Pressure ramps up in Venezuela

Before President Trump spoke at FIU on Monday about the ongoing crisis in Venezuela, he met in Washington, D.C., with President Iván Duque of Colombia, and both leaders called on countries around the world to recognize Venezuela’s National Assembly President Juan Guaidó as that country’s legitimate president.

They called for pressure to get the current leader, Nicolás Maduro, to resign.

“Both countries will work with the Guaido government to restore freedom, democracy, and prosperity to Venezuela,” the two presidents said in a joint statement. “The United States and Colombia stand side-by-side with many other nations in the face of any provocation by the illegitimate, former dictator of Venezuela, Nicolas Maduro, and those who work on his behalf to undermine the security and safety of the region.”

Colombia is uniquely situated: As the neighboring country it has taken in the largest number of Venezuelans. The United Nations reports that more than three million people have left Venezuela and that about one million of them are living in Colombia.

“People are searching for hope in Venezuela,” Duque said at a forum in Washington, D.C., while criticizing the Venezuelan government for not allowing aid in. “Blockading international aid, humanitarian aid, for me, is a crime against humanity.”

The U.S. is amassing a trove of humanitarian aid in the Colombian border city of Cúcuta to start distribution efforts on Feb. 23, a deadline the Trump administration and Guaidó set for aid to begin flowing into Venezuela. Maduro vows to continue blocking any attempts.

U.S. Senator Marco Rubio, Republican of Florida, visited Cúcuta on Sunday, telling the crowd that gathered that it would be an international crime against humanity to block aid and that those who do so would “spend the rest of their lives hiding from justice.”

Meanwhile, billionaire Richard Branson announced a concert planned for the day before to help raise humanitarian aid funds that will feature Carlos Vives, Juanes and Luis Fonsi, among other artists. Maduro responded by saying he would stage an “even bigger and better” concert.

President Duque, who was sworn-in last August, says he wants to open up diplomatic channels with Venezuela, and is optimistic that Guaidó will prevail.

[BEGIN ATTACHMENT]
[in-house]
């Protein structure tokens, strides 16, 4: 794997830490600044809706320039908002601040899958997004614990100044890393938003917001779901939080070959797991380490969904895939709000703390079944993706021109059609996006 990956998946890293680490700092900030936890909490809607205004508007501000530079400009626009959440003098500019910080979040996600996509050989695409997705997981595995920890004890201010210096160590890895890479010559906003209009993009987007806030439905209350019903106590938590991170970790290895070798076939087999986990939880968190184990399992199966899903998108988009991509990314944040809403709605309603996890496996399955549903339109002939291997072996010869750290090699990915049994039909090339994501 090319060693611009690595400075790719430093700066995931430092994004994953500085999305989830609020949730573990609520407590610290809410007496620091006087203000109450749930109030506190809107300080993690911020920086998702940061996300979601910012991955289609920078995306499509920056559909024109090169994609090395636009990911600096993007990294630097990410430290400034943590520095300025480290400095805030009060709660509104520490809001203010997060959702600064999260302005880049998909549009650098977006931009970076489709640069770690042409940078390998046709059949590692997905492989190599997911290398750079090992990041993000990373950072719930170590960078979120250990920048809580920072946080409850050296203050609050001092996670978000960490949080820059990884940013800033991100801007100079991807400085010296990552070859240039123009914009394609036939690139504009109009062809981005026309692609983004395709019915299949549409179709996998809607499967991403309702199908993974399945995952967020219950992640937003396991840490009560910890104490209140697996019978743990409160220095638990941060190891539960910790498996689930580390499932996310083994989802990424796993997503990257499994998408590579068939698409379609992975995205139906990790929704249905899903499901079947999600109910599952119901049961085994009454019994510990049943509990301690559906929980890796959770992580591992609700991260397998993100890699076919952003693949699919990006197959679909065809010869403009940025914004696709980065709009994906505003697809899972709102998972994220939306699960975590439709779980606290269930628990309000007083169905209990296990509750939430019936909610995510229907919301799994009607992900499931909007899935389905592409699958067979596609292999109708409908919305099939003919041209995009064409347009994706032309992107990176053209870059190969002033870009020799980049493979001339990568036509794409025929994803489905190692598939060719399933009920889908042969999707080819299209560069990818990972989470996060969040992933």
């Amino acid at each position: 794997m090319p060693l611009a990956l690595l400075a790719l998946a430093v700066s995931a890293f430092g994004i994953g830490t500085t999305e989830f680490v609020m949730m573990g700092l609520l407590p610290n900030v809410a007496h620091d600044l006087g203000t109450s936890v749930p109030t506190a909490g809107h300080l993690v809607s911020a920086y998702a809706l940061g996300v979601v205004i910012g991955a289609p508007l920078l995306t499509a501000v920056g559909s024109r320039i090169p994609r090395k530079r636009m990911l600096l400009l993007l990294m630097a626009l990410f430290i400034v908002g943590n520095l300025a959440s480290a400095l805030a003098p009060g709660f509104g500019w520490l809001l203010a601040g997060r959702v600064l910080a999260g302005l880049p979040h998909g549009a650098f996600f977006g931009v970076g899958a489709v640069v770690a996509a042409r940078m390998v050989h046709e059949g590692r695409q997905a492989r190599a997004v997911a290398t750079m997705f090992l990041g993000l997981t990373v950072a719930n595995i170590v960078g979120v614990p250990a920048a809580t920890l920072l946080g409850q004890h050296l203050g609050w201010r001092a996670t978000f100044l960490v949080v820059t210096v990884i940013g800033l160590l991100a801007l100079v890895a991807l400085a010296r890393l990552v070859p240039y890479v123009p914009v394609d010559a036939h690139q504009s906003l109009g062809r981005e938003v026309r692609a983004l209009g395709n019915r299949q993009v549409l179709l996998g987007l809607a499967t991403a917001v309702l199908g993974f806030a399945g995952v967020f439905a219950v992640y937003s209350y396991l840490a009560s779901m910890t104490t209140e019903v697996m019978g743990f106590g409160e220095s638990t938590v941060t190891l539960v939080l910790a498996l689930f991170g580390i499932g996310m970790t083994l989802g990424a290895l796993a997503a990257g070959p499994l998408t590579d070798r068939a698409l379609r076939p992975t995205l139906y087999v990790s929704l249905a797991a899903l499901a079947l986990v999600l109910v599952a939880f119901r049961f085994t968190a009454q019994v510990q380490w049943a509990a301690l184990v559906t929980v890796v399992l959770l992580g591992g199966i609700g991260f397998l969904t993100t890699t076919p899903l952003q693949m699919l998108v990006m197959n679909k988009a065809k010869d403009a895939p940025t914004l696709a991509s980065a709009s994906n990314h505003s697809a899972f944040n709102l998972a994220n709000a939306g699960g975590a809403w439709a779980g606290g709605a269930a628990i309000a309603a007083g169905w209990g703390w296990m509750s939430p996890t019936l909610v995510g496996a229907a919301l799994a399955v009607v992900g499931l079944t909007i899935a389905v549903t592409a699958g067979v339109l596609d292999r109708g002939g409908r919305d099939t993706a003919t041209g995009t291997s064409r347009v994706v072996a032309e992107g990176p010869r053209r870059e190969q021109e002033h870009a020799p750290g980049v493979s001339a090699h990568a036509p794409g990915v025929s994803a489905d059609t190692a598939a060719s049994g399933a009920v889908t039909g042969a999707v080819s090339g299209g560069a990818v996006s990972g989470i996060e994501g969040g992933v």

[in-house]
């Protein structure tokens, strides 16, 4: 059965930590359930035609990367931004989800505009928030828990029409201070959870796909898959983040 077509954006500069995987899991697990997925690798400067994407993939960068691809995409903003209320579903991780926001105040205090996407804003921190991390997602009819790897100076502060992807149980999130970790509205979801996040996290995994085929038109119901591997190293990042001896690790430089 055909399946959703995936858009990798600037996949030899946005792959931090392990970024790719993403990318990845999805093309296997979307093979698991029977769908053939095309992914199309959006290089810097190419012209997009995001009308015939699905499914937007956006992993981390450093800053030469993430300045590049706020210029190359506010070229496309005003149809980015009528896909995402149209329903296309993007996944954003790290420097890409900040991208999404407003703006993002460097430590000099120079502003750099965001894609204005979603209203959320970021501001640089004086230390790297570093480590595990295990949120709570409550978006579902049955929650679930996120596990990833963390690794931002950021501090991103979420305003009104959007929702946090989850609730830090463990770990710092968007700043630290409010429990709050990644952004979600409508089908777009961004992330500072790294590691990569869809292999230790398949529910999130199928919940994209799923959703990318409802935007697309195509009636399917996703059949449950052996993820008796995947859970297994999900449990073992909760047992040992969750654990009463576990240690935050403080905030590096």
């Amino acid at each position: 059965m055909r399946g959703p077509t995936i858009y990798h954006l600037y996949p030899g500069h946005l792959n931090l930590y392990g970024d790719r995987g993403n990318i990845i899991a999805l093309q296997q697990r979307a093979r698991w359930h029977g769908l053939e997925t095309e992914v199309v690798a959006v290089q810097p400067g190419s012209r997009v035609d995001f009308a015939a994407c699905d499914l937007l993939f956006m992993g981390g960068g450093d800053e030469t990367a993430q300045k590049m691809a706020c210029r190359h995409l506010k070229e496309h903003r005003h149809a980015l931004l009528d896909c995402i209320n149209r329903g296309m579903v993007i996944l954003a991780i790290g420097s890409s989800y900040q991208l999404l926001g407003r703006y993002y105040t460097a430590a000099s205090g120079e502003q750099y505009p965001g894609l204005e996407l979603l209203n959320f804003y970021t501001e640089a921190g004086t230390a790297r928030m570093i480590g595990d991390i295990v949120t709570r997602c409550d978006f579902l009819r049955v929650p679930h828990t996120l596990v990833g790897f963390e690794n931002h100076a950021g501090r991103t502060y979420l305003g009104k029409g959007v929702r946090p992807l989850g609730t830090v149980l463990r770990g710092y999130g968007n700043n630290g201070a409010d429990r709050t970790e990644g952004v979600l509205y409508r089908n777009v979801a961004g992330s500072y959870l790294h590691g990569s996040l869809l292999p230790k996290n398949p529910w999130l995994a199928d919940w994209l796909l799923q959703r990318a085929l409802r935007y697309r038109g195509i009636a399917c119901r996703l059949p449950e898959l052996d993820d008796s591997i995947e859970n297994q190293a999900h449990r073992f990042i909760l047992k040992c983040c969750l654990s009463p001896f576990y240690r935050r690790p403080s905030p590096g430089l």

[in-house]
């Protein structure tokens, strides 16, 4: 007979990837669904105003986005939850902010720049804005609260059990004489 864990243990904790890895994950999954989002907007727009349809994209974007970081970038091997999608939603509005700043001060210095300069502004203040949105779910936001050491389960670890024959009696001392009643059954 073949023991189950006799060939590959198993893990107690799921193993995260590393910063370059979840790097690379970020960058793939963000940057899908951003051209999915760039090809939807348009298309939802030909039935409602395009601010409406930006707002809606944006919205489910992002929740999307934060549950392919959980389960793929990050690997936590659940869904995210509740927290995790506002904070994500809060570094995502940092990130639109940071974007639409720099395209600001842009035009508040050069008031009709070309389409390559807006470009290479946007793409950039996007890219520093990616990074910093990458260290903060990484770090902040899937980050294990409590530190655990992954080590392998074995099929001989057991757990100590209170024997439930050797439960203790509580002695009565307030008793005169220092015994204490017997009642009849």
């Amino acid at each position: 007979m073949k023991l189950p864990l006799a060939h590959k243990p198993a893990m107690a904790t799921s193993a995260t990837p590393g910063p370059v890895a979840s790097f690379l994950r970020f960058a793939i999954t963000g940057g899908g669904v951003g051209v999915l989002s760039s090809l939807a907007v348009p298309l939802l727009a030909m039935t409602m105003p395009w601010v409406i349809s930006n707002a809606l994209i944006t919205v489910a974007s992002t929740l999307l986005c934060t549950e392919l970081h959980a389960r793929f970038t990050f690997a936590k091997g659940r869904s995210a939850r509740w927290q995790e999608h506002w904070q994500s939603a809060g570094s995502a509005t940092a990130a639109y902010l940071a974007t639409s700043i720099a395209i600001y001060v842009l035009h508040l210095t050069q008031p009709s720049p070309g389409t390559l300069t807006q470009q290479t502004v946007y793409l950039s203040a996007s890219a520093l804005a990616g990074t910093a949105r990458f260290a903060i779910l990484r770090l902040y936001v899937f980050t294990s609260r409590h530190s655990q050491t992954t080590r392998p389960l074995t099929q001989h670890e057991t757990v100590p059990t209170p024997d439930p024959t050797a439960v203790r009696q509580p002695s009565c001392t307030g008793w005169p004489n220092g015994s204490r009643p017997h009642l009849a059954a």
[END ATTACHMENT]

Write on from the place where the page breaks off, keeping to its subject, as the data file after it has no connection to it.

“This is the first time in many years that the Venezuelan people are seeing a light at the end of the tunnel. And it is up to us to continue strengthening the diplomatic blockade and now making a clear request to the Venezuelan members of the military so that they no longer pay loyalty to Maduro. They recognize that the only legitimate power is in the National Assembly and that they recognize Juan Guaidó as president of Venezuela. So I think this is the moment to put an end to the most brutal dictatorship we have seen in years in Latin America.”

In addition to President Trump and his Colombian counterpart, legislators in Washington continue to put pressure on the Venezuelan government. Among other initiatives, U.S. Rep. Donna Shalala, Democrat of Miami, recently introduced the Venezuelan Arms Restriction Act of 2019, which would restrict the transfer of defense materials and services, and crime control articles – tear gas and riot gear included — to Venezuelan security forces controlled by Maduro. The legislation has bipartisan support.

“We cannot allow Nicolás Maduro to continue to steamroll democracy and act with impunity. The people of Venezuela have spoken and demanded that Maduro to step down, but their peaceful efforts have led Maduro’s security forces to resort to violence in the streets of Venezuela, as they often have since Maduro took power,” Shalala said in a statement. “Our bill will ensure that crowd control items, like riot gear and tear gas, will not be placed in the hands of Maduro’s cronies and security forces and used against peaceful protestors.”

Ymaris Tejeda is a reporter in the Caplin News’s Washington, D.C., Bureau.